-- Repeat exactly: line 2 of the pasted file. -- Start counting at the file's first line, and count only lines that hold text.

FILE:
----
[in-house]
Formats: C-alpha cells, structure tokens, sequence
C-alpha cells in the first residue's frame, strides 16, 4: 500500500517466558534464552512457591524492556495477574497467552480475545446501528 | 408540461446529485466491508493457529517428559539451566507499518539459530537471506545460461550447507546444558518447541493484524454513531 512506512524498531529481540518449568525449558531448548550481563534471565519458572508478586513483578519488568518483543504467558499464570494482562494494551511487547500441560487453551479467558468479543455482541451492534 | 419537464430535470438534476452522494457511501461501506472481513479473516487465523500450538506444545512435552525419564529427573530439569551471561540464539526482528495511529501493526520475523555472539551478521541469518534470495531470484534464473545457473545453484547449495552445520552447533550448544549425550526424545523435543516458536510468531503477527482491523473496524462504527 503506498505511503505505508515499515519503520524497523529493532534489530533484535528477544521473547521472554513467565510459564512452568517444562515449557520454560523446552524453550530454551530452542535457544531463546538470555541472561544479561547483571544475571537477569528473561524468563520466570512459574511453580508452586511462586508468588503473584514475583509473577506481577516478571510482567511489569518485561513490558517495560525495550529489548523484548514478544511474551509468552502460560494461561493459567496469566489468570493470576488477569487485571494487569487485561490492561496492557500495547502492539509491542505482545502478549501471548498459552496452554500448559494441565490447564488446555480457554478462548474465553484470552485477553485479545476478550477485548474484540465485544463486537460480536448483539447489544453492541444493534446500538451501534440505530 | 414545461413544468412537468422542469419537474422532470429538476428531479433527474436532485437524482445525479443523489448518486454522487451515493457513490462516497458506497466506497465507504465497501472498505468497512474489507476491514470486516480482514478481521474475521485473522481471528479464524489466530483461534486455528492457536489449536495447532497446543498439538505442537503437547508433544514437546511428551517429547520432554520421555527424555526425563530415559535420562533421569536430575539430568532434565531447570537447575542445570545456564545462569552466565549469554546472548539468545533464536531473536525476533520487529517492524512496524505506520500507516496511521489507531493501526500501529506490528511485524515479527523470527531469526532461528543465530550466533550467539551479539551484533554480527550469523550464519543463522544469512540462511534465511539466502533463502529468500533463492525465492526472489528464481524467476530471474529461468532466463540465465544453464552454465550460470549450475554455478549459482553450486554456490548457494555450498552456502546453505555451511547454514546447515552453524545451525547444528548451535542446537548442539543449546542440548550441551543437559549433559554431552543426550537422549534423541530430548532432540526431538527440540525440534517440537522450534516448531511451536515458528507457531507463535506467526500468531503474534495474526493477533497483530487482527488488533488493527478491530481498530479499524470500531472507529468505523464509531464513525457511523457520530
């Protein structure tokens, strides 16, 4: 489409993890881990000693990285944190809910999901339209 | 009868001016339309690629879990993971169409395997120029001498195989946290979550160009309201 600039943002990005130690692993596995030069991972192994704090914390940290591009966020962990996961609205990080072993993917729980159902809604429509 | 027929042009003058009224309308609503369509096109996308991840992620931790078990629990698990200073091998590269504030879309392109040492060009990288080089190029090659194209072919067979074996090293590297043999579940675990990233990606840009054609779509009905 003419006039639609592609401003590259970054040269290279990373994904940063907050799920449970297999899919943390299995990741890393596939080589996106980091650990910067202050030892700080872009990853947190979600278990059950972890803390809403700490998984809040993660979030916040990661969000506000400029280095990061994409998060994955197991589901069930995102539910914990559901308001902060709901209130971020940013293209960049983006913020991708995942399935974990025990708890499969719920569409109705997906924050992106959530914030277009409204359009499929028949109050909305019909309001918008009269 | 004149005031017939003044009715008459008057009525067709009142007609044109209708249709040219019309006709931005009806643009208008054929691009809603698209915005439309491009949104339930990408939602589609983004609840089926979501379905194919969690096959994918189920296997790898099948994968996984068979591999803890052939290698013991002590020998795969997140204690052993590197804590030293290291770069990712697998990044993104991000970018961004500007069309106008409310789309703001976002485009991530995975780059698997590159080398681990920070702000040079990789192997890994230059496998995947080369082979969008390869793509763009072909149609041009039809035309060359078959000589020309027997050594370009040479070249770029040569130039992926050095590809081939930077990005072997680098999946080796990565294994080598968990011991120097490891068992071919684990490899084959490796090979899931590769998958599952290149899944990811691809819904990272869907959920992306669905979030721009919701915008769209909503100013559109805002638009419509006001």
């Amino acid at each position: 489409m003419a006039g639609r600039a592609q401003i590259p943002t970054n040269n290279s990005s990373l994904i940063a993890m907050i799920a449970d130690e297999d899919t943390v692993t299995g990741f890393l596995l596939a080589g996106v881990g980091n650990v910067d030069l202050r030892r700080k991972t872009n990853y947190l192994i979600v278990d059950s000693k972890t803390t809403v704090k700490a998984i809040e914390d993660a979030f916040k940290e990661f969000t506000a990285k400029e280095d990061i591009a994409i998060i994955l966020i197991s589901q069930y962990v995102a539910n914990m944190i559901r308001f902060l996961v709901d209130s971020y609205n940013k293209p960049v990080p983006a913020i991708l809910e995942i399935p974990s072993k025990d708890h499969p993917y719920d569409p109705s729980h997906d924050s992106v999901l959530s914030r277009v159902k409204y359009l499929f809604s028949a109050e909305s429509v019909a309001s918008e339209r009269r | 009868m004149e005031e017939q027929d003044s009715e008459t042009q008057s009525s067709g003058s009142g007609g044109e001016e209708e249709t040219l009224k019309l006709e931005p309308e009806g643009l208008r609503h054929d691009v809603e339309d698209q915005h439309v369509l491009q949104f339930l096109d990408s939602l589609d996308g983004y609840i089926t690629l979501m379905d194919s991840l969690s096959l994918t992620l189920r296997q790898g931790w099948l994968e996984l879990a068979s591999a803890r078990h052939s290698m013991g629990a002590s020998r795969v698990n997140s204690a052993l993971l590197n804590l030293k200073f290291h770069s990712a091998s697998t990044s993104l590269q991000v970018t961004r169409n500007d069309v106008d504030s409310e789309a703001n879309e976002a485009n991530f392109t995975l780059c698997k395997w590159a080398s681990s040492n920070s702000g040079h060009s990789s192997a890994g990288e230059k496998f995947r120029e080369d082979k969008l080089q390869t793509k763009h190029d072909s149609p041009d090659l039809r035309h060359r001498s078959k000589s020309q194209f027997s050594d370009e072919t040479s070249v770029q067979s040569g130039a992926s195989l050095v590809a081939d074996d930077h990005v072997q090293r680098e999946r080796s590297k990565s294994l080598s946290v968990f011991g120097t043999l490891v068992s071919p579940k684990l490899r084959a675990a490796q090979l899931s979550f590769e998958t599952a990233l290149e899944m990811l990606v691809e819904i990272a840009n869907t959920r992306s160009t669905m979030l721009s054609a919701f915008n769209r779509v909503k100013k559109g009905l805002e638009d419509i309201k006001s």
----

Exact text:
Formats: C-alpha cells, structure tokens, sequence